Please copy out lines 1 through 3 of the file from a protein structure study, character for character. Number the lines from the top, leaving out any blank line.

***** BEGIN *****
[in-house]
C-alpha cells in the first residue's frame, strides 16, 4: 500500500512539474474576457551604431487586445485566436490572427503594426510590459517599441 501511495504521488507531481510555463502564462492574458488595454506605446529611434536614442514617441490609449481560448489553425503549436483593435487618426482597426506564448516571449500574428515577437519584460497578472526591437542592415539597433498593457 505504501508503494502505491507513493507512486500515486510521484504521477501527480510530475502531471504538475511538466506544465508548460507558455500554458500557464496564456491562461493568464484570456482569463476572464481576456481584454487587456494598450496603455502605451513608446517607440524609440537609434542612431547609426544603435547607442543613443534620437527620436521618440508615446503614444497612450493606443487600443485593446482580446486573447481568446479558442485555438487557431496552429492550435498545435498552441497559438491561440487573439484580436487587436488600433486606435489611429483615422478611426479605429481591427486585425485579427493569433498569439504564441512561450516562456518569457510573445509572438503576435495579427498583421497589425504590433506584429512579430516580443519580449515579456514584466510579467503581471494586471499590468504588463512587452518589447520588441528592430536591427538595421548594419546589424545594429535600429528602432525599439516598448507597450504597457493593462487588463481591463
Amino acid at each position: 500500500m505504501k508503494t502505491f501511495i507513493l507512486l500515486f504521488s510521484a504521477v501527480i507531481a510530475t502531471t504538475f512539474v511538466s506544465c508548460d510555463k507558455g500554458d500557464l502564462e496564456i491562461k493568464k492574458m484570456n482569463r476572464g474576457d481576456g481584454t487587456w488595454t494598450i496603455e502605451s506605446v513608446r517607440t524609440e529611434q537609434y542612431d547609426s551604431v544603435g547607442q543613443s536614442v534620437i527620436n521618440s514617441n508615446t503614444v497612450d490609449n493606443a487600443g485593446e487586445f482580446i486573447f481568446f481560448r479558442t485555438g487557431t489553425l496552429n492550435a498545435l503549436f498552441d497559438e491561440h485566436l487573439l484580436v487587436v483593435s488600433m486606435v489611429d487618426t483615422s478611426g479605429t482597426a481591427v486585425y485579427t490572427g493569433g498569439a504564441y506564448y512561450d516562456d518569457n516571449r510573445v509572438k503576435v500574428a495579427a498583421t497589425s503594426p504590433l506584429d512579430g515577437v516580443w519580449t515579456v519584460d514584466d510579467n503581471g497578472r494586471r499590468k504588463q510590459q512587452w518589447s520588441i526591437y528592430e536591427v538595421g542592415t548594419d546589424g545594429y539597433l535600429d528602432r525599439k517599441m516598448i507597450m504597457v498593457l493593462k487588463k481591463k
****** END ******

[in-house]
C-alpha cells in the first residue's frame, strides 16, 4: 500500500512539474474576457551604431487586445485566436490572427503594426510590459517599441 501511495504521488507531481510555463502564462492574458488595454506605446529611434536614442514617441490609449481560448489553425503549436483593435487618426482597426506564448516571449500574428515577437519584460497578472526591437542592415539597433498593457 505504501508503494502505491507513493507512486500515486510521484504521477501527480510530475502531471504538475511538466506544465508548460507558455500554458500557464496564456491562461493568464484570456482569463476572464481576456481584454487587456494598450496603455502605451513608446517607440524609440537609434542612431547609426544603435547607442543613443534620437527620436521618440508615446503614444497612450493606443487600443485593446482580446486573447481568446479558442485555438487557431496552429492550435498545435498552441497559438491561440487573439484580436487587436488600433486606435489611429483615422478611426479605429481591427486585425485579427493569433498569439504564441512561450516562456518569457510573445509572438503576435495579427498583421497589425504590433506584429512579430516580443519580449515579456514584466510579467503581471494586471499590468504588463512587452518589447520588441528592430536591427538595421548594419546589424545594429535600429528602432525599439516598448507597450504597457493593462487588463481591463
Amino acid at each position: 500500500m505504501k508503494t502505491f501511495i507513493l507512486l500515486f504521488s510521484a504521477v501527480i507531481a510530475t502531471t504538475f512539474v511538466s506544465c508548460d510555463k507558455g500554458d500557464l502564462e496564456i491562461k493568464k492574458m484570456n482569463r476572464g474576457d481576456g481584454t487587456w488595454t494598450i496603455e502605451s506605446v513608446r517607440t524609440e529611434q537609434y542612431d547609426s551604431v544603435g547607442q543613443s536614442v534620437i527620436n521618440s514617441n508615446t503614444v497612450d490609449n493606443a487600443g485593446e487586445f482580446i486573447f481568446f481560448r479558442t485555438g487557431t489553425l496552429n492550435a498545435l503549436f498552441d497559438e491561440h485566436l487573439l484580436v487587436v483593435s488600433m486606435v489611429d487618426t483615422s478611426g479605429t482597426a481591427v486585425y485579427t490572427g493569433g498569439a504564441y506564448y512561450d516562456d518569457n516571449r510573445v509572438k503576435v500574428a495579427a498583421t497589425s503594426p504590433l506584429d512579430g515577437v516580443w519580449t515579456v519584460d514584466d510579467n503581471g497578472r494586471r499590468k504588463q510590459q512587452w518589447s520588441i526591437y528592430e536591427v538595421g542592415t548594419d546589424g545594429y539597433l535600429d528602432r525599439k517599441m516598448i507597450m504597457v498593457l493593462k487588463k481591463k